Brooklyn Nets visit cancer patients at Maimonides

They’re giving back off the court.

Four Brooklyn Nets players visited pediatric and adult cancer patients at the Maimonides Cancer Center, 6300 Eighth Avenue, on Monday, March 27 with gifts in hand and trying to spread some good will during trying times for the patients.

As part of the Brooklyn Nets Foundation, guards Sean Kilpatrick and Joe Harris, center Justin Hamilton, and forward Quincy Acy talked to children, played some games, gave out bobbleheads and autographed t-shirts throughout the day, hoping to do anything they could to brighten the patients’ day.

“It means a lot,” said Hamilton while visiting the pediatric center. “My family has been affected by different illnesses, somewhat what these kids are going through, and it’s really nice to be able to meet these kids and give them a little positivity and help them recover as fast as possible. Just for us Nets to come here, it means a lot for myself and the team. We really appreciate them having us here and we love it.”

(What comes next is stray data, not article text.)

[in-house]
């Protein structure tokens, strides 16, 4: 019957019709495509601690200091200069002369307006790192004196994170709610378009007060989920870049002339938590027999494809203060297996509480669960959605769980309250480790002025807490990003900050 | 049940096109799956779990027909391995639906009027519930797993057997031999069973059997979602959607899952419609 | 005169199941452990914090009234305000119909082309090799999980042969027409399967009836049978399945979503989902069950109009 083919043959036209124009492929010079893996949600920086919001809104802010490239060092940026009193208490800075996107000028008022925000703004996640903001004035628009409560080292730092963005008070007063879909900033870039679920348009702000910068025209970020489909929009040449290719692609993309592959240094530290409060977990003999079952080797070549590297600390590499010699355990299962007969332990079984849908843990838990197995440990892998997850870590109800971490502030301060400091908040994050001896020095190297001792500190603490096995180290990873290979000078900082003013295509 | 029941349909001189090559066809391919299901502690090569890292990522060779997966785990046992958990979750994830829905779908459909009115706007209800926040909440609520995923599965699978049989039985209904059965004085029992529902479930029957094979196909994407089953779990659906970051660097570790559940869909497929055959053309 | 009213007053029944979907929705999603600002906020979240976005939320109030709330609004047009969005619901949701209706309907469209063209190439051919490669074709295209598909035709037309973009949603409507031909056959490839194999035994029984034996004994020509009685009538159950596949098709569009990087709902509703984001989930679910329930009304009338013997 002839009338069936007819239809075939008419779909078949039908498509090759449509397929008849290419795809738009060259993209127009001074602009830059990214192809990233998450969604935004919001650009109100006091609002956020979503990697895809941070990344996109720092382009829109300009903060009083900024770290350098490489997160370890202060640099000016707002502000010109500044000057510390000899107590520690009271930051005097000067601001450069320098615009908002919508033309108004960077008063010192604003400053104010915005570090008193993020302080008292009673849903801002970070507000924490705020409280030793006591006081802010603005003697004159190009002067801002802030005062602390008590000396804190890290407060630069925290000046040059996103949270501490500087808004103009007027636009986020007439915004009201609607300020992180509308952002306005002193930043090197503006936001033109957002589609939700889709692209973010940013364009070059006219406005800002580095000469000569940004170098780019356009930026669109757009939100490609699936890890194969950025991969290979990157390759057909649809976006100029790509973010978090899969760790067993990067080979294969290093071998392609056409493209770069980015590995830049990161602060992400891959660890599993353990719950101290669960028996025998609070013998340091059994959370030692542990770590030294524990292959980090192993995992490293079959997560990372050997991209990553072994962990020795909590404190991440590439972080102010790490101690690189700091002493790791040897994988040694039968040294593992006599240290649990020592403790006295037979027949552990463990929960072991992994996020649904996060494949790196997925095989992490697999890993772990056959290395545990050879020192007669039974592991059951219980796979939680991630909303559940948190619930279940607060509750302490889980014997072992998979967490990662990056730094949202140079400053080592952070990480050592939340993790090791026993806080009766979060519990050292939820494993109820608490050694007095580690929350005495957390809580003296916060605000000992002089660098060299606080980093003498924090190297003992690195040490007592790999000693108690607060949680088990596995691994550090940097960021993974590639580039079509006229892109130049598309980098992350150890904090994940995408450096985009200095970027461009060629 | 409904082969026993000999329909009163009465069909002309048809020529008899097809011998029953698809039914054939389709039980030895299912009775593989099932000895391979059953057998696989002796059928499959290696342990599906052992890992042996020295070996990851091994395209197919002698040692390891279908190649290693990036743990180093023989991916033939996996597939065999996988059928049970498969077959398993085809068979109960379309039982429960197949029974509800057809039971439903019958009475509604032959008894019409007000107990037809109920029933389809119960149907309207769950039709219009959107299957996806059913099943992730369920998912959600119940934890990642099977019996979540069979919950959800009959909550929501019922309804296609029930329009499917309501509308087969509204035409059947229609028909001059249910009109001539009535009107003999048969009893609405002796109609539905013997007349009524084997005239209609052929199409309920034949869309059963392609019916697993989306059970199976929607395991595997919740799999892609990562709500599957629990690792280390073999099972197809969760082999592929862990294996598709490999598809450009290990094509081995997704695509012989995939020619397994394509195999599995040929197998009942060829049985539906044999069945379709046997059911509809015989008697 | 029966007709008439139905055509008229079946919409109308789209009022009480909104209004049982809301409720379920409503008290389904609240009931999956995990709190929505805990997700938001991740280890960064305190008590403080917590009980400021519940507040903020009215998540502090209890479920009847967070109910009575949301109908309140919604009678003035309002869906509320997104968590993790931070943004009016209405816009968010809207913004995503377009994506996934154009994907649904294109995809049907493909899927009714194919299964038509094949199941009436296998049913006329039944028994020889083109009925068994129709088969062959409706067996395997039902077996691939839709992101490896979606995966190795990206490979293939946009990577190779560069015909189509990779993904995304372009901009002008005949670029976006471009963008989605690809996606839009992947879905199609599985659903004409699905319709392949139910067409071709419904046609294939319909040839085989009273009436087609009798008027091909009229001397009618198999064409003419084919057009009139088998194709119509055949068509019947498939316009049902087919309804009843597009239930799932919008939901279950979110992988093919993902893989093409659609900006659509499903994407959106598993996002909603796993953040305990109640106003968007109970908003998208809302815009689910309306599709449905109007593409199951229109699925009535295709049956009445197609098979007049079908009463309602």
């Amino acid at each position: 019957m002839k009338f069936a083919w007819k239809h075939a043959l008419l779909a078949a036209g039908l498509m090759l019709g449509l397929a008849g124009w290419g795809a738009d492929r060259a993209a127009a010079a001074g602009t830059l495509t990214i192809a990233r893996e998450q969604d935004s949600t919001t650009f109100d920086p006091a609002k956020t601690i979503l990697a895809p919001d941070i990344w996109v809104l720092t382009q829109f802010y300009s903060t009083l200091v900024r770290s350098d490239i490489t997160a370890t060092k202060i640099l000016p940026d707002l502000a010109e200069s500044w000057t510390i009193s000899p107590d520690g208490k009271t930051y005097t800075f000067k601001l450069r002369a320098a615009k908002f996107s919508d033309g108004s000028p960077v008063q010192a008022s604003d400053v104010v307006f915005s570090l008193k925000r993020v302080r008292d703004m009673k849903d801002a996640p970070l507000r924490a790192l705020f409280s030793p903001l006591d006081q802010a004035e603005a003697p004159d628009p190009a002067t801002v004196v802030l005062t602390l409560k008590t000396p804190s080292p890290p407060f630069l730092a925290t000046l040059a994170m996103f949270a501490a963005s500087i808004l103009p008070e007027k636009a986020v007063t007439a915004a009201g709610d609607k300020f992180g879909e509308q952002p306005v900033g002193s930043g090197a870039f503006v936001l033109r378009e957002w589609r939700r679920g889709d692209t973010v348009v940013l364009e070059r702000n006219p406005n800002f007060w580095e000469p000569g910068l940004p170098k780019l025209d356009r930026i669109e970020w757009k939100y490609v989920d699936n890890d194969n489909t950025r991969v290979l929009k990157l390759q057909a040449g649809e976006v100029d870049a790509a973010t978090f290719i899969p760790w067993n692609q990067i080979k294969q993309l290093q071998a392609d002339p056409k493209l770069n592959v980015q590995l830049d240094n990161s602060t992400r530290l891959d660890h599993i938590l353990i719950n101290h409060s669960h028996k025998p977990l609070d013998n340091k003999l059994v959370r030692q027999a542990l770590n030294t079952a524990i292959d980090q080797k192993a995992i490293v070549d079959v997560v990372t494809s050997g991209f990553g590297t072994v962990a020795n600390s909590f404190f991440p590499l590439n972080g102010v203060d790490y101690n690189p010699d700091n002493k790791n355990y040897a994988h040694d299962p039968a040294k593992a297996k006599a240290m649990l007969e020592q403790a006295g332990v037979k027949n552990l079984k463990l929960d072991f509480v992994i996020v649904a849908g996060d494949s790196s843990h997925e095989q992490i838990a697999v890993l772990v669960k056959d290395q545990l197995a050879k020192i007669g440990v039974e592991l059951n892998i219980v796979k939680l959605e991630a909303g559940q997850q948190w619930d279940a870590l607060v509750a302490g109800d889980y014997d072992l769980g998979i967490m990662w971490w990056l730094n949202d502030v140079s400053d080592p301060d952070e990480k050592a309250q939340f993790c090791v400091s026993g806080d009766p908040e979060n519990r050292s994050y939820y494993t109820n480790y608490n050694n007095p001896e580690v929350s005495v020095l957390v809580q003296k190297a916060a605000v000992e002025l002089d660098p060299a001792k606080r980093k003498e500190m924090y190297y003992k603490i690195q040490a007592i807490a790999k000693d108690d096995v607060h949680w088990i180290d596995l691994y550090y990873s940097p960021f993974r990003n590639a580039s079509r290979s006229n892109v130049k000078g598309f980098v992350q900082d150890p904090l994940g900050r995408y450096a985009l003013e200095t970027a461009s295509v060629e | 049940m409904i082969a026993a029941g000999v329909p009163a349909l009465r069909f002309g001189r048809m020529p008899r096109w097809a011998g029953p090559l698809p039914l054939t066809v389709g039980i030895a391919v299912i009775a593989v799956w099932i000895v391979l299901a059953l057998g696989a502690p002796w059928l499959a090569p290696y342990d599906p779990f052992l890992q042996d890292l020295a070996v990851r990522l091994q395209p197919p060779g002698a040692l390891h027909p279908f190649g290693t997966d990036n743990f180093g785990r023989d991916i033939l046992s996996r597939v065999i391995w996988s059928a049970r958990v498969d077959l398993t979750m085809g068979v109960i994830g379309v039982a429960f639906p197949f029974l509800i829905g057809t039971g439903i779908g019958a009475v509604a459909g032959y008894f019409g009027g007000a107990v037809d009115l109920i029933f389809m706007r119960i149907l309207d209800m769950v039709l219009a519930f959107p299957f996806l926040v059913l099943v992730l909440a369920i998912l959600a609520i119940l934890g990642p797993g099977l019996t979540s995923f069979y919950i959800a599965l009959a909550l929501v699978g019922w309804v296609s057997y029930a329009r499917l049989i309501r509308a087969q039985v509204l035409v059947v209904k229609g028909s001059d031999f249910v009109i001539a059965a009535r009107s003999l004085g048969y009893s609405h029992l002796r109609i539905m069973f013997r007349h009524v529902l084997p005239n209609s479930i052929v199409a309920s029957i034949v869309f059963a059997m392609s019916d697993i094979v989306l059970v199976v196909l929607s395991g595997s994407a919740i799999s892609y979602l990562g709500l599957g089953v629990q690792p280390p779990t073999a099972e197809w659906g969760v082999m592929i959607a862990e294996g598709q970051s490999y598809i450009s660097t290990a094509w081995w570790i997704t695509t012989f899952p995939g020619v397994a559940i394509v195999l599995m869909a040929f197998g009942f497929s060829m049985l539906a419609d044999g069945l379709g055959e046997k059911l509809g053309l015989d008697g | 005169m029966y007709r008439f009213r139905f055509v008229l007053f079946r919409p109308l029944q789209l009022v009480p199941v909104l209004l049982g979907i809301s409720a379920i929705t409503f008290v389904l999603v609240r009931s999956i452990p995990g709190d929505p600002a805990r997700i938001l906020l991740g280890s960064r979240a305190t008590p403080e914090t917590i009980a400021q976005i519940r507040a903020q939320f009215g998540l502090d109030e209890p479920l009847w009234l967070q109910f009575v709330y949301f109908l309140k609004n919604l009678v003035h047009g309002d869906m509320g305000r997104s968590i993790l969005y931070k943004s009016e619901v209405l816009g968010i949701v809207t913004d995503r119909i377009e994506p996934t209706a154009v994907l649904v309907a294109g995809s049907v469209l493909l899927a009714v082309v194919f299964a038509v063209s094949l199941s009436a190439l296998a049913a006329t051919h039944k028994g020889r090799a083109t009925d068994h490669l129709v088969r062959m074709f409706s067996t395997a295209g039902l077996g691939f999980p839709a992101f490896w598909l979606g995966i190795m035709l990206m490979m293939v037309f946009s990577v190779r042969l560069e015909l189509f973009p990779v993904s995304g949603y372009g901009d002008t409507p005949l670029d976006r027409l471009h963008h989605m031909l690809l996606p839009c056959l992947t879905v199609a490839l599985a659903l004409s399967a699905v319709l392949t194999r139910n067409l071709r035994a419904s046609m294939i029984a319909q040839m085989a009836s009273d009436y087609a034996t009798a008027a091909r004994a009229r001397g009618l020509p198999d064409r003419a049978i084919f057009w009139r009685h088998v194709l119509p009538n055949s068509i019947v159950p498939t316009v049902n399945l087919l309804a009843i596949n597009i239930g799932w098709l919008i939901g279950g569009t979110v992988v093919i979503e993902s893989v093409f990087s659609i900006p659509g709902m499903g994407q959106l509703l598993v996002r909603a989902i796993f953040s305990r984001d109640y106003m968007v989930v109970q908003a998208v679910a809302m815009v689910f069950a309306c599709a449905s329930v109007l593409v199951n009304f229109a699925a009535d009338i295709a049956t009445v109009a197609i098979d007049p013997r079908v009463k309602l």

Kilpatrick shared the sentiment. “It’s huge  to be able to come here and really try to make their day,” he said. “I think it’s something that’s really important, not only for us but for them and their families. I want to thank (Maimonides) for having us in the Brooklyn Nets family come here and show these guys love. I just want to continue to making these guys proud and happy. We know that they’re fans and support us from a distance and it’s really important for us to come here and see these guys’ faces and let them know that we’re here for them as well.”


The children were appreciative of the players taking time out of practice to mingle with them and their families. “To me, it’s an exciting moment since this is an opportunity that you just don’t get everyday,” said 13-year-old patient Jeffrey Rivas. “Just talking to them is a dream come true.”

“I was really looking forward to this day and it was really nice meeting the players,” added 11-year-old Krystian Charubin. “I like how they have important jobs but they still had the time to come here and visit us. I showed them a firetruck that took me about a day to make. They autographed it and I was really happy they liked it.”

Kilpatrick was touched. “When he showed us the truck that he made, it was something really inspiring for us,” he said. “It may not mean something to the person outside of this building, but it means a lot to us.”

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